Editorial Roundup: Indiana

 
 
Updated 1/4/2022 2:00 PM

KPC News. Jan. 2, 2022.

Editorial: Omicron and you

 

State health officials sounded a rather pessimistic forecast Wednesday about the near future in regards to Indiana's COVID-19 situation.

Indiana State Health Commissioner Dr. Kris Box called the outlook 'very bleak,' adding later 'This situation will get worse before it improves.'

Box sounded that note primarily because she's looking forward at the omicron variant of COVID-19 and noting what has happened when that variant emerged and took root in other places.

Omicron is in Indiana and the expectation is that it's going to take its turn to circulate as the delta variant did when it showed up in July.

Indiana, which is still being afflicted heavily by the dominant delta strain, is not in a great position at the moment to see a new variant making its own waves. Cases remain around 4,500 per day, while hospitalization numbers for COVID-19 are near record highs.

Adding omicron on top of that is not a situation health officials want to see the state in as 2022 gets underway.

But what do you need to know and what can you do to help?

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' Omicron is highly, highly contagious. Like the delta variant, which proved to be significantly more infectious than the original strain of COVID-19 from 2020, omicron can be spread very easily. Because it replicates so quickly, asymptomatic and even vaccinated people can and likely will spread it.

' Omicron does not appear to be more dangerous and may even be less so. Early studies suggest that omicron doesn't present any greater risk of hospitalization or death than the delta variant and may even be milder despite its high transmission, so that's a positive development.

' Omicron may usurp delta as the COVID-19 king. Some early studies that the mutations present in omicron may actually leave an immunity that protects well against the delta variant, which would help squeeze out that strain long-term. The effect doesn't appear to work the other way though - people who had delta don't appear to get any major advantage against omicron.

' The verdict about vaccine efficacy is still out, but health officials continue to recommend people get vaccinated and boosted as its going to provide the best chance of preventing not just omicron but other strains too. From delta, we know that unvaccinated individuals remain the most at risk, with more than 80% of people ending up hospitalized being those who haven't had shots.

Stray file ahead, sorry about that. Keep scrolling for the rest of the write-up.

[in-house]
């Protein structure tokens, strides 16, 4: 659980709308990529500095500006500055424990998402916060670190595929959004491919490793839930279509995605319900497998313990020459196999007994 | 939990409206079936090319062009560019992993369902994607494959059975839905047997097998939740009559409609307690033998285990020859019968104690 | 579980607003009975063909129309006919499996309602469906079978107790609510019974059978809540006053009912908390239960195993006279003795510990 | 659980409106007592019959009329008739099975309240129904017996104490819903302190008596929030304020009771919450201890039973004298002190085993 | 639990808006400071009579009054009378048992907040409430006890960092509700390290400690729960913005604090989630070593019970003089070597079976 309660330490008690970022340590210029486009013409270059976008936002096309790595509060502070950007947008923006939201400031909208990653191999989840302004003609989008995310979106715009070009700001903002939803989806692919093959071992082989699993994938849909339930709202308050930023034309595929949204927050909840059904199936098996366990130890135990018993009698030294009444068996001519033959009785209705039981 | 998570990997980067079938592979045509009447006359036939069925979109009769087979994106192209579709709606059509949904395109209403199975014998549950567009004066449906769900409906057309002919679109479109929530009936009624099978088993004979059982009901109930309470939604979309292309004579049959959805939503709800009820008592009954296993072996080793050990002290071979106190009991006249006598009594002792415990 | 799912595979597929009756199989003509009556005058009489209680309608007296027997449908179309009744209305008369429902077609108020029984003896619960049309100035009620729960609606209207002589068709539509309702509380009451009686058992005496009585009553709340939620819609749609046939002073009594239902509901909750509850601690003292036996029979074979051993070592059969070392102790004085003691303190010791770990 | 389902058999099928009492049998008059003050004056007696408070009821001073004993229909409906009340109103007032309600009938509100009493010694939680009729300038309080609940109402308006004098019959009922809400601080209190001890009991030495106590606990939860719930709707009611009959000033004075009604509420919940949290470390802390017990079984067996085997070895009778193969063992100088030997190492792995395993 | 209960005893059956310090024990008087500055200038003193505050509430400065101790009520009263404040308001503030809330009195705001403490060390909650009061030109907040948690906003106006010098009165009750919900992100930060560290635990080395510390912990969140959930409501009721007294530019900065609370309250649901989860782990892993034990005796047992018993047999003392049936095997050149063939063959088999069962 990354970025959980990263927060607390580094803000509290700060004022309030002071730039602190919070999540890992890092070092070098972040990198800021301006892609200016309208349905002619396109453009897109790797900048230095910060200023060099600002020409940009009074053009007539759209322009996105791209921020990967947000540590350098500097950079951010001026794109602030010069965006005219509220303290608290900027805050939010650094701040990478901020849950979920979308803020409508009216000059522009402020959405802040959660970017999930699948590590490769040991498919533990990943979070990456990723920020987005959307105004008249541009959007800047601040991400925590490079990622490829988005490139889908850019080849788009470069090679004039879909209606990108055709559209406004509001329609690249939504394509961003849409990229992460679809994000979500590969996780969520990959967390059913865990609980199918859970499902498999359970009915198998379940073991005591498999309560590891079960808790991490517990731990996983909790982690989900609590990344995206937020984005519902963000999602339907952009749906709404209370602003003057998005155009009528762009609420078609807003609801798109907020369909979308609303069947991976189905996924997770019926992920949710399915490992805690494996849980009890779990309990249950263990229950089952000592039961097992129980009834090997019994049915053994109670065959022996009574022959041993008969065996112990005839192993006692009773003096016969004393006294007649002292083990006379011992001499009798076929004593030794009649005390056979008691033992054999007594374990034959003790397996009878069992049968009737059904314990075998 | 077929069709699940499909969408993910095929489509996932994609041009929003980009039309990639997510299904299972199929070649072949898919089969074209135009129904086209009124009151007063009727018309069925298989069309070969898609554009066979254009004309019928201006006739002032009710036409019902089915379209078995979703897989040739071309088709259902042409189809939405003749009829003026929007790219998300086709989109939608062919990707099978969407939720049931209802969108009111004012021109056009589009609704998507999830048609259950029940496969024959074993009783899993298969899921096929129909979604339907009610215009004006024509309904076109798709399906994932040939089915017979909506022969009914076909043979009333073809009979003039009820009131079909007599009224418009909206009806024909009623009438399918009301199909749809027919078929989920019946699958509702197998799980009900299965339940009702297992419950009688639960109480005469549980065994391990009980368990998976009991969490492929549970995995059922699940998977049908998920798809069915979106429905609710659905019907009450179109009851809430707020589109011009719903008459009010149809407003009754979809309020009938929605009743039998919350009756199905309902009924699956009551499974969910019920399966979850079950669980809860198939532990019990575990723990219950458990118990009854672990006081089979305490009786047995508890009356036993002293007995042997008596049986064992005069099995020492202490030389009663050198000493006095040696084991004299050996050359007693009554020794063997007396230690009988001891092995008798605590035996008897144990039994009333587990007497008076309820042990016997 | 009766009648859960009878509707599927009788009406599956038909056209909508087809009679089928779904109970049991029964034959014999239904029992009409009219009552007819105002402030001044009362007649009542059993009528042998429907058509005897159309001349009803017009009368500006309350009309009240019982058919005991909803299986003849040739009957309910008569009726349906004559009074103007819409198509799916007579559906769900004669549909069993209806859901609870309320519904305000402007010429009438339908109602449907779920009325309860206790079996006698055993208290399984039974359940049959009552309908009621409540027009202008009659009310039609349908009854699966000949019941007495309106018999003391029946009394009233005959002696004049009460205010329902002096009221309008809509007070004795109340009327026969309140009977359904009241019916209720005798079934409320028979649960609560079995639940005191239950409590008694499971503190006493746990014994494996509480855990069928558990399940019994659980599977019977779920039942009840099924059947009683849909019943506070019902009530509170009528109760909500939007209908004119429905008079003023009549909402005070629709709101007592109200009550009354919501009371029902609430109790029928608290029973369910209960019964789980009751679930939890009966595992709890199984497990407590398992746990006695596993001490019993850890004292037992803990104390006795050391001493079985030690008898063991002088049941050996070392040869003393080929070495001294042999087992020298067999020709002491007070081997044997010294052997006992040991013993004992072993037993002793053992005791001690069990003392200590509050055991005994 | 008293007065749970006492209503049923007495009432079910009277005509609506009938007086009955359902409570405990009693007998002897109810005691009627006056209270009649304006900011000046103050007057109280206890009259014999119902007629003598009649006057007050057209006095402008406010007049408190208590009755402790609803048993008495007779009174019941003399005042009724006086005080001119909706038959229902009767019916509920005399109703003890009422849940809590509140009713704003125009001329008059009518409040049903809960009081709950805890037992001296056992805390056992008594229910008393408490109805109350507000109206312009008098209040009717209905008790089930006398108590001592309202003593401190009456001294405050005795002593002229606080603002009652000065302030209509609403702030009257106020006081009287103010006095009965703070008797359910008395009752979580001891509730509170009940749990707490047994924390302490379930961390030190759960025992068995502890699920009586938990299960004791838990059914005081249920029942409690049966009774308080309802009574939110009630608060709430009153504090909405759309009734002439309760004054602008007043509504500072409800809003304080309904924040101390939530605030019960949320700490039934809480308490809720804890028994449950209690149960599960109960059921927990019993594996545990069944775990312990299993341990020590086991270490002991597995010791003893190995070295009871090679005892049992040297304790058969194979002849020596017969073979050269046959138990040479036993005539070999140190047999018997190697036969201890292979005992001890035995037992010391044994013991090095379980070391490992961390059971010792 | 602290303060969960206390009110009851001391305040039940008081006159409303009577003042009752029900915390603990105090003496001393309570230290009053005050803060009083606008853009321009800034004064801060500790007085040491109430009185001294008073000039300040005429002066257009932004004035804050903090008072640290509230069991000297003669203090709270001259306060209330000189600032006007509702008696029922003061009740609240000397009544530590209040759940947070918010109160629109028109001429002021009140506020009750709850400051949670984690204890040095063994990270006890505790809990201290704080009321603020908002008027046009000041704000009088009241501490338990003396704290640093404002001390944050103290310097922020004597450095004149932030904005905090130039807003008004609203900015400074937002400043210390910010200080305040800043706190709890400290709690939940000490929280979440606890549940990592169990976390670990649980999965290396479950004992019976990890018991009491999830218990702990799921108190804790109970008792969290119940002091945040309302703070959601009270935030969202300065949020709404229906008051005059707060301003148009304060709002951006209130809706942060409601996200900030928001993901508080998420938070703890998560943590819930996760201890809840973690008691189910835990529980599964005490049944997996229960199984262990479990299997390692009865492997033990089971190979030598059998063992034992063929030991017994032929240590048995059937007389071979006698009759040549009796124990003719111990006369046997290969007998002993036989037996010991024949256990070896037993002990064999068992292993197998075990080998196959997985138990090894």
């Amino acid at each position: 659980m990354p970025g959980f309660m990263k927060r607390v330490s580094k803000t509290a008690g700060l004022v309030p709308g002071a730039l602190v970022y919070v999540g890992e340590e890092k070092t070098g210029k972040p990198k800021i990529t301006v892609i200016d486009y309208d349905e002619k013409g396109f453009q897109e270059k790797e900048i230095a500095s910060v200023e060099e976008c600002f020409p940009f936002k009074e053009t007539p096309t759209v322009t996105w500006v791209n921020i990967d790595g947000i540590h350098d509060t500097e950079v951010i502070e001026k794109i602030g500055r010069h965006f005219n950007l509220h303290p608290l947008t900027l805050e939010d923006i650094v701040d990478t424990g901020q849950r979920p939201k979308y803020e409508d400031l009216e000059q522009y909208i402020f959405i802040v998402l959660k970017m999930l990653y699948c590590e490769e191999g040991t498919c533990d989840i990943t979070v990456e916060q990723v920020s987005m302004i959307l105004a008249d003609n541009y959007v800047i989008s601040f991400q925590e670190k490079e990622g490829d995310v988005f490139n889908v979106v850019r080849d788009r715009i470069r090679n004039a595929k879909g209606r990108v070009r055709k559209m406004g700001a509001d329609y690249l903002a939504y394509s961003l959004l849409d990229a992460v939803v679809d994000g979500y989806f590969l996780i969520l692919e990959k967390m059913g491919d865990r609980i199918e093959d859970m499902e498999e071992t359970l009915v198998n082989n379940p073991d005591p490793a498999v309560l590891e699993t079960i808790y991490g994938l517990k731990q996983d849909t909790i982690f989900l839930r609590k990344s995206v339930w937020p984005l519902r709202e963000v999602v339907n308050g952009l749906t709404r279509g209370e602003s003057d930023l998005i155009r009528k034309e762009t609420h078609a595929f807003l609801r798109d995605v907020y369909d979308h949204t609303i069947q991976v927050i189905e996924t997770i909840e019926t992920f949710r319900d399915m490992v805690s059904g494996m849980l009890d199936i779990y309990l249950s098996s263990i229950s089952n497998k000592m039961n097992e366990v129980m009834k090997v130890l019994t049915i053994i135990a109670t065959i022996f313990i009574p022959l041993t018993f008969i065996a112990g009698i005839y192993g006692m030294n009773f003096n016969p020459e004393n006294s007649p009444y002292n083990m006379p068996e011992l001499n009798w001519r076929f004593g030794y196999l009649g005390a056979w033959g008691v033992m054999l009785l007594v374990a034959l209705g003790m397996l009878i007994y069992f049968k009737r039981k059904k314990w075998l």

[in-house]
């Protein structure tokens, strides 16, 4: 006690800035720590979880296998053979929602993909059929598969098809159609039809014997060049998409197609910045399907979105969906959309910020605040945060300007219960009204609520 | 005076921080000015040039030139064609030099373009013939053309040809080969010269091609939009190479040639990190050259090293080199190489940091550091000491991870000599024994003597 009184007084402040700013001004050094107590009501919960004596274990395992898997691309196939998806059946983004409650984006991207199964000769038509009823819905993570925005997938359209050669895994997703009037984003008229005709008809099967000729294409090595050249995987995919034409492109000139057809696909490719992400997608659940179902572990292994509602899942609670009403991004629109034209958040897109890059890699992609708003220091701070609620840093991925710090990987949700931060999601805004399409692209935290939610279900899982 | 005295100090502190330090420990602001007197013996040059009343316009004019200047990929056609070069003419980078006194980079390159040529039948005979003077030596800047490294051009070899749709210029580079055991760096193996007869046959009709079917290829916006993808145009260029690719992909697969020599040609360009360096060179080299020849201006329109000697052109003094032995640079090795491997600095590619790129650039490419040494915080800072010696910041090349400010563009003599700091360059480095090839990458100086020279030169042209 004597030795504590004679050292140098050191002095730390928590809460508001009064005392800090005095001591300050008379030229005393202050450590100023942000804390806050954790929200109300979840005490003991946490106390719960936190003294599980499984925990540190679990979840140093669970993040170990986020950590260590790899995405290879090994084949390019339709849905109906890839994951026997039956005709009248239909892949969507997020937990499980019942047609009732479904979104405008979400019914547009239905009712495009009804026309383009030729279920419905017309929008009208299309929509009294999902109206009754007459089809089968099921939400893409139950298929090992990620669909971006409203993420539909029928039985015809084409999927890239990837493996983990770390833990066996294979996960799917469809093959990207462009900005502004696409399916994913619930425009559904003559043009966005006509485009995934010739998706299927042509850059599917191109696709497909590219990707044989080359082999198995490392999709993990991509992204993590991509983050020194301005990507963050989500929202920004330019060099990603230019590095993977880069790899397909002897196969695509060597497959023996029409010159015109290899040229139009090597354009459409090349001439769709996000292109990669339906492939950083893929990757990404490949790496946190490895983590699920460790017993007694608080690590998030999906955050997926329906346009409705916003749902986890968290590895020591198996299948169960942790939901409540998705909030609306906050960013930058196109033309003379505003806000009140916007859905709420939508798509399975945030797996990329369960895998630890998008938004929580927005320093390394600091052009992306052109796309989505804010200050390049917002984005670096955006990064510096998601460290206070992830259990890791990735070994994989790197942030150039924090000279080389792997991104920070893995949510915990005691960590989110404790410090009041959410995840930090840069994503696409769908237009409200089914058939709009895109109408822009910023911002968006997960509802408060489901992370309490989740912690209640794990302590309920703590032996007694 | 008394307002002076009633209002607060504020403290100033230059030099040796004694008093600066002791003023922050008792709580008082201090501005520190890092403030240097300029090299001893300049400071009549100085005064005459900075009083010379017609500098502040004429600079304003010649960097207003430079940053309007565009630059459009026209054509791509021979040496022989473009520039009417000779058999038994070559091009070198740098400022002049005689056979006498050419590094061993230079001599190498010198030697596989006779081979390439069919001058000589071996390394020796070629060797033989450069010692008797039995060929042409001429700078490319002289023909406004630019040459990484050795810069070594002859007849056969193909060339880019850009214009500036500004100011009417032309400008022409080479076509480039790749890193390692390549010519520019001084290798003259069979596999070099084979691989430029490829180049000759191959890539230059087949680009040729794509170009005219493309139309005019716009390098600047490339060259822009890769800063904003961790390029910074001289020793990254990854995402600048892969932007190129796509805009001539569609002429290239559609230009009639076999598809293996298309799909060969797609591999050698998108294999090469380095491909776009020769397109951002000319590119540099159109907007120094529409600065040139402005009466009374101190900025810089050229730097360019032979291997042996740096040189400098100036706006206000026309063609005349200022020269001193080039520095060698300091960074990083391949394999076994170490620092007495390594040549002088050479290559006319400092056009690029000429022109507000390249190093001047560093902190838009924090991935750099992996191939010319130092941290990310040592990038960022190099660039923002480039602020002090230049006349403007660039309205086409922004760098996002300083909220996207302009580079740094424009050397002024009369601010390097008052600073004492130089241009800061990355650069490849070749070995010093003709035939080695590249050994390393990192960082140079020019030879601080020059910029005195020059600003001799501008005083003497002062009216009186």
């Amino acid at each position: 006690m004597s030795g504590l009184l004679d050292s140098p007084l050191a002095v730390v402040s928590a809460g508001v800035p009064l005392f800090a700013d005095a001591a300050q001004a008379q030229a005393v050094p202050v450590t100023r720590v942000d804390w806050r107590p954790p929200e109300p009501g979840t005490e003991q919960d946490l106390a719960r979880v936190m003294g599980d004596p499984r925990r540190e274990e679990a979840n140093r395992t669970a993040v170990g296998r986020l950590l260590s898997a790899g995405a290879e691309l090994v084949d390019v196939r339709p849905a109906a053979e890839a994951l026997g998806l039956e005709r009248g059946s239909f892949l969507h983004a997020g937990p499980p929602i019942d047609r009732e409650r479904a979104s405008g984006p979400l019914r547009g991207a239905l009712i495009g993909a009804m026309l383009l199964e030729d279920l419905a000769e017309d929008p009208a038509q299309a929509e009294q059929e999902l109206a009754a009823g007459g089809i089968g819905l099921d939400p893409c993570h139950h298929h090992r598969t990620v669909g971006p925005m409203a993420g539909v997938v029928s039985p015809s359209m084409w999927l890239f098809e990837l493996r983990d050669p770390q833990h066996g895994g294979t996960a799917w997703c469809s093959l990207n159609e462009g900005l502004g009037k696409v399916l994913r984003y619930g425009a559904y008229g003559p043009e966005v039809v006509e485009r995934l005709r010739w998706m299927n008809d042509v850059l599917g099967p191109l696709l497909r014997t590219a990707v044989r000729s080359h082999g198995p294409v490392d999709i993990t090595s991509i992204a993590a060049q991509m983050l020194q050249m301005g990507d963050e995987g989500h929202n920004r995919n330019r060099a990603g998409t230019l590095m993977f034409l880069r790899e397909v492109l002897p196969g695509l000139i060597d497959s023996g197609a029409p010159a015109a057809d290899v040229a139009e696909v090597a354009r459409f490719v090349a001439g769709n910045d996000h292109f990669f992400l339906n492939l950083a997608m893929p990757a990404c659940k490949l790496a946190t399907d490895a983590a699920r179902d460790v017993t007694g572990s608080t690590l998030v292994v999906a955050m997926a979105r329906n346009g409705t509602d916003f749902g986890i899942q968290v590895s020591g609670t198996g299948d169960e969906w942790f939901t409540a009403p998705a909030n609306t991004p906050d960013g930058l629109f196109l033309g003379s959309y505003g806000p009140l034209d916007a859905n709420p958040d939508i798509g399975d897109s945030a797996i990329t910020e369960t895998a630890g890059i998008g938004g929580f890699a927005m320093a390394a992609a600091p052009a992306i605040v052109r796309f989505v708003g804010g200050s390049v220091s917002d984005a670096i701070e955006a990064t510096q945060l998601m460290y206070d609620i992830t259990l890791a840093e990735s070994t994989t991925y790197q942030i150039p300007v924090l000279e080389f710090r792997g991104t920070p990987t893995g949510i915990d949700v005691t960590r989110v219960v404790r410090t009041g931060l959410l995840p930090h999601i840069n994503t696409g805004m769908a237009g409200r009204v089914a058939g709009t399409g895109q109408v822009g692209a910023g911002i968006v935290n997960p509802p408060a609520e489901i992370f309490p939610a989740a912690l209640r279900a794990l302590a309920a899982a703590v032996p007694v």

' Some therapeutic treatments won't work against omicron. Box noted that two monoclonal antibody treatments - which can be given to people early in an infection and can slash the odds of hospitalization or death - are known to not be effective against omicron, which removes a tool to help protect lives of people who do get infected.

' Drugs to help treat COVID-19 infection are in extremely limited supply. It's good that doctors have more medicines to help patients sick with COVID, but there simply aren't enough to go around right now. One message that was clear Wednesday was people shouldn't rely on being rescued by a therapeutic if they get sick with COVID, because one may not be available or may be reserved from someone who clinicians judge needs it more than you.

As has been the case since day one, the best defense against an illness is not getting it all. Prevention remains the best and safest option.

Vaccines remain the best, proven option to prevent COVID-19 and/or reduce the severity of the disease if you do suffer a breakthrough case.

Masking up can help reduce transmission from a fast-replicating strain that most anyone can spread even without knowing.

Staying home when you're sick, canceling gatherings if people are ill, washing hands, sanitizing and all of those other things you've heard for nearly two years now still apply.

Stopping transmission of COVID-19 is proving to be very difficult, which makes the next best thing people can do for themselves and others is to aim to mitigate its impact as much as possible.

Two years in, Indiana and northeast Indiana in particular is not doing a great job of that as proven by the high cases, hospitalizations and death counts still being seen.

Don't let omicron get the advantage in 2022.

Do your part to mitigate its impact now.

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The (Fort Wayne) Journal Gazette. Jan. 1, 2022.

Editorial: Headlines we'd like to see in 2022

With thanks to readers Ryan Stoneburner, David Sowards, Camille Garrison, Lois Levihn, Donna Haywood and Mark Racine.

Red Cross blood banks full

Hiring records set, unemployment down

Wealthy agree to pay their fair share of taxes

Purdue (or IU) wins NCAA Championship

More people living happier, more productive lives

New treatments for cancer, heart disease

Fort Wayne named cleanest city in nation